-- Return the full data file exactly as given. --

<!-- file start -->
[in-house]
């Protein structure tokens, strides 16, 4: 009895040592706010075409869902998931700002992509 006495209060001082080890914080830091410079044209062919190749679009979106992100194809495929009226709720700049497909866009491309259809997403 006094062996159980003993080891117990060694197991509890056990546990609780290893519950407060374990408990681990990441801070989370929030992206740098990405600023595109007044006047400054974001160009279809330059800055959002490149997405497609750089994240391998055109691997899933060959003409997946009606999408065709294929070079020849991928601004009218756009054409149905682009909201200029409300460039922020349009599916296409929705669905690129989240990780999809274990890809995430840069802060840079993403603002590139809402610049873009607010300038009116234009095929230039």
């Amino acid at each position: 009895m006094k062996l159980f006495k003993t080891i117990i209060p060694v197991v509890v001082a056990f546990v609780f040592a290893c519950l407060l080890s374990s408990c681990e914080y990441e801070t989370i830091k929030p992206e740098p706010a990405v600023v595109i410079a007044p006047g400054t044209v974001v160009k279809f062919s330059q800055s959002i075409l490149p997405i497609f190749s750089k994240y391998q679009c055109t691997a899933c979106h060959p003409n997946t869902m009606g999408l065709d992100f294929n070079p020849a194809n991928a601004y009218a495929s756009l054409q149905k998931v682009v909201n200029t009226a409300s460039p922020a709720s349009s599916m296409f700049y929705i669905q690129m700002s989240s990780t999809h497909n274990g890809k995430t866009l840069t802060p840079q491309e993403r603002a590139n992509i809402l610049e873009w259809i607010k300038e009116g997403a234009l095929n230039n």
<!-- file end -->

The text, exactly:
[in-house]
């Protein structure tokens, strides 16, 4: 009895040592706010075409869902998931700002992509 006495209060001082080890914080830091410079044209062919190749679009979106992100194809495929009226709720700049497909866009491309259809997403 006094062996159980003993080891117990060694197991509890056990546990609780290893519950407060374990408990681990990441801070989370929030992206740098990405600023595109007044006047400054974001160009279809330059800055959002490149997405497609750089994240391998055109691997899933060959003409997946009606999408065709294929070079020849991928601004009218756009054409149905682009909201200029409300460039922020349009599916296409929705669905690129989240990780999809274990890809995430840069802060840079993403603002590139809402610049873009607010300038009116234009095929230039």
């Amino acid at each position: 009895m006094k062996l159980f006495k003993t080891i117990i209060p060694v197991v509890v001082a056990f546990v609780f040592a290893c519950l407060l080890s374990s408990c681990e914080y990441e801070t989370i830091k929030p992206e740098p706010a990405v600023v595109i410079a007044p006047g400054t044209v974001v160009k279809f062919s330059q800055s959002i075409l490149p997405i497609f190749s750089k994240y391998q679009c055109t691997a899933c979106h060959p003409n997946t869902m009606g999408l065709d992100f294929n070079p020849a194809n991928a601004y009218a495929s756009l054409q149905k998931v682009v909201n200029t009226a409300s460039p922020a709720s349009s599916m296409f700049y929705i669905q690129m700002s989240s990780t999809h497909n274990g890809k995430t866009l840069t802060p840079q491309e993403r603002a590139n992509i809402l610049e873009w259809i607010k300038e009116g997403a234009l095929n230039n």